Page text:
kecskemét city

Along with the beautiful museums and great weather, another thing Kecskemét is famous for is its exquisite and diverse collection of wine along with the lesser-known Hankovsky variety of apricot. The fruit has been recognised as a symbolic gastronomic product of Hungary under the Slow Food Culture, Heritage, Identity and Food Project.

These mostly region-specific fruits are often referred to as the “Orchards of Hungary”. The Sand quality along with the amount of livestock breeding helps the trees perform exceptionally well in this area. Interestingly, the city is named after the word “goat” as live stock breeding has been a part of the culture of this city for almost a thousand years.

Despite all of that, animal breeding became a massive problem around the 18th century when the fields were left bare due to all the grazing animals did. It took 100 years, but Kecskemét built its economy back, mainly around wine.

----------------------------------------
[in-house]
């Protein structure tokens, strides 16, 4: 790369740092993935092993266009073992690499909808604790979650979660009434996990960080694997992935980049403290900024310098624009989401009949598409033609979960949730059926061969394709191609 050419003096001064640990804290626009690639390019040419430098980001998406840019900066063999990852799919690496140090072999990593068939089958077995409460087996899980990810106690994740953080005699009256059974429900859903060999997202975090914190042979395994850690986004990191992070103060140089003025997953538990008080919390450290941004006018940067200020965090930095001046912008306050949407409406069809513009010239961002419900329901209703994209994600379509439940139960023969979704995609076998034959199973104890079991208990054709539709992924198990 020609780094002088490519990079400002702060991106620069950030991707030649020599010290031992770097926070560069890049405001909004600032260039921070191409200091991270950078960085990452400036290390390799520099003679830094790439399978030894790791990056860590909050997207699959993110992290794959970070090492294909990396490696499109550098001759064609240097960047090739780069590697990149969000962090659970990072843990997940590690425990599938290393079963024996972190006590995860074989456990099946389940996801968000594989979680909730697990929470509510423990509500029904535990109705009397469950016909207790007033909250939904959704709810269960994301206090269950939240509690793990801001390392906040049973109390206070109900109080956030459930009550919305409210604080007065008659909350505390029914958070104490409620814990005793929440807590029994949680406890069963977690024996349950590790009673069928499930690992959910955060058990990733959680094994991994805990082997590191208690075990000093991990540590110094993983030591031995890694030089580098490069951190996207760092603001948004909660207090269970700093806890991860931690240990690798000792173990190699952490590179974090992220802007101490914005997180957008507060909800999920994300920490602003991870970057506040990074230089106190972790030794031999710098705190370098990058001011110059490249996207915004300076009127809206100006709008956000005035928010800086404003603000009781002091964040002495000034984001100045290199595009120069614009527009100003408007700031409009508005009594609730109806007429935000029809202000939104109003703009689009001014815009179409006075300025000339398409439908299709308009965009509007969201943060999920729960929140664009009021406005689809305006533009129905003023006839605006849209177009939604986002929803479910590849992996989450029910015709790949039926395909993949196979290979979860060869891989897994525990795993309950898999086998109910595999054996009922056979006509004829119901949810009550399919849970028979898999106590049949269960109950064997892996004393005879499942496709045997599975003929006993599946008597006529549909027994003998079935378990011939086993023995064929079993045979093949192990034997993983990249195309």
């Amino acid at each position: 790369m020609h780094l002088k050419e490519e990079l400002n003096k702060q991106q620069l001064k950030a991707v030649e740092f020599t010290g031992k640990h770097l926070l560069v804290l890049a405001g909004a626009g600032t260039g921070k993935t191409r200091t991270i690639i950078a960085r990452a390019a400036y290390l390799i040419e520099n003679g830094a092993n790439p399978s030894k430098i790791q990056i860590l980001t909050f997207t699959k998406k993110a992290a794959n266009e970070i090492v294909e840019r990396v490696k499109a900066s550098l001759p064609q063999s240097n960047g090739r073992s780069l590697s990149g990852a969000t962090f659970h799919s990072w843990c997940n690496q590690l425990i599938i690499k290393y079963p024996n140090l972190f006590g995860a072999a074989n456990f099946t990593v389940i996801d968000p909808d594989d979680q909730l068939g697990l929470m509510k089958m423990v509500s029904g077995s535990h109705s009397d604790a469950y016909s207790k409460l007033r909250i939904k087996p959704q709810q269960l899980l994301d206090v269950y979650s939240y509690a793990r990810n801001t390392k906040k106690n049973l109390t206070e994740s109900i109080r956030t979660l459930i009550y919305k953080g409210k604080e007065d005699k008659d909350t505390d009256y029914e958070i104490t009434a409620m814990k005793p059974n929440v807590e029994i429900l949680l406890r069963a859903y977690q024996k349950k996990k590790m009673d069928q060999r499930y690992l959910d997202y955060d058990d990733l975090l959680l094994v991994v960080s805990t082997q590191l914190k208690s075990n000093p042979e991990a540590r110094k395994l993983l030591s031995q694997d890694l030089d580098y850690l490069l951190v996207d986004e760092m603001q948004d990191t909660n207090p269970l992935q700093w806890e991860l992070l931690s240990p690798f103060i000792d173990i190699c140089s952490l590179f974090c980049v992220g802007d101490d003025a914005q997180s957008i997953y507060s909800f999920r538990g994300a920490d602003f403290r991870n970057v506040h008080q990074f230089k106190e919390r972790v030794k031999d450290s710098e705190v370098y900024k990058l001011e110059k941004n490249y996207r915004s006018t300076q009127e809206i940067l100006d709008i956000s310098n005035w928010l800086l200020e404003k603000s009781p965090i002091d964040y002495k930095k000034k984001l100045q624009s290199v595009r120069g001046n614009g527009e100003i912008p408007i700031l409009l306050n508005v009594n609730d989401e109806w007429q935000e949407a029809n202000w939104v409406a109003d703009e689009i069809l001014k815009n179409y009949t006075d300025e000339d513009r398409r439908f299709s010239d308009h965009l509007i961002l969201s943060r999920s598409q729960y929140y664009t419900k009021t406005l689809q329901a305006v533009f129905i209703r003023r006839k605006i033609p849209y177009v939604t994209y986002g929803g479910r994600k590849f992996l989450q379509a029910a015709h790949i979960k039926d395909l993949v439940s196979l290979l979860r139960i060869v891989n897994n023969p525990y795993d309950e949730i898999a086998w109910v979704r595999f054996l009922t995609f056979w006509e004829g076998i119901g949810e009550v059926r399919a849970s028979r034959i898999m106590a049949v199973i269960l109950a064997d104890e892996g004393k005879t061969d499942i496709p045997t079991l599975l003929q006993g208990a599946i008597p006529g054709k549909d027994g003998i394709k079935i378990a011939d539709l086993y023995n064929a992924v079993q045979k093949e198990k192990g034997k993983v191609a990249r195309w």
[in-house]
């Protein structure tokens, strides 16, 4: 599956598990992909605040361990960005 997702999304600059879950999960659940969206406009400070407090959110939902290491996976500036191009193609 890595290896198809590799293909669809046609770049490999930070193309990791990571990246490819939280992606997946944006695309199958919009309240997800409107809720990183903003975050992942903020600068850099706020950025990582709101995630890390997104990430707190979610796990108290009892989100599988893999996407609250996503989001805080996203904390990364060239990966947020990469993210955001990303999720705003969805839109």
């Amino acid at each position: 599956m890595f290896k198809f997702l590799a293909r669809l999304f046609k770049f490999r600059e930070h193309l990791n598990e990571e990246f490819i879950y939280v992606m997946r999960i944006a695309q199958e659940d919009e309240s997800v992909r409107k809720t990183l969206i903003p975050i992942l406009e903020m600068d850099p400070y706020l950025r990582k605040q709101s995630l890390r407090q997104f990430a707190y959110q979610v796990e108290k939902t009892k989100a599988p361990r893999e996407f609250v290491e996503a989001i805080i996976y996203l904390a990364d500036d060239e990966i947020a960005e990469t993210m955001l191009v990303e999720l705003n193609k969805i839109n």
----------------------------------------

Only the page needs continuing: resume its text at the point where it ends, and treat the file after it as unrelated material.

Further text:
The wine industry in Kecskemét was booming by the 20th century along with the nation’s favourite beverage Pálinka, was put on the map.

A household name and every grandma’s answer to all stomach related health problems, Pálinka has many admirers throughout the world. Edward, The Prince of Wales, during his visit to Hungary in 1935 even said that it tasted better than any whiskey or rum in the world.

These Apricots, commonly known as the Best Hungarian Apricots, are a big part of the gastronomical heritage of the region. They are also one of the most precious food varieties in the area. Other than Pálinka, the fruit is very versatile in its use and has been used by the shepherds of the Puszta and at the farming groups also known as tanyáks.

It is the pride and joy of the region and is gloriously displayed in the annual festival of Hírös Hét.

In hopes of promoting the new food culture around Europe Kecskemét has been selected to be a part of the new gastronomical concept along with Venice, Dubrovnik, Brno and Krakow to share their approach to food and build a stronger relationship with the food and the planet.

Written by Devika Khattar


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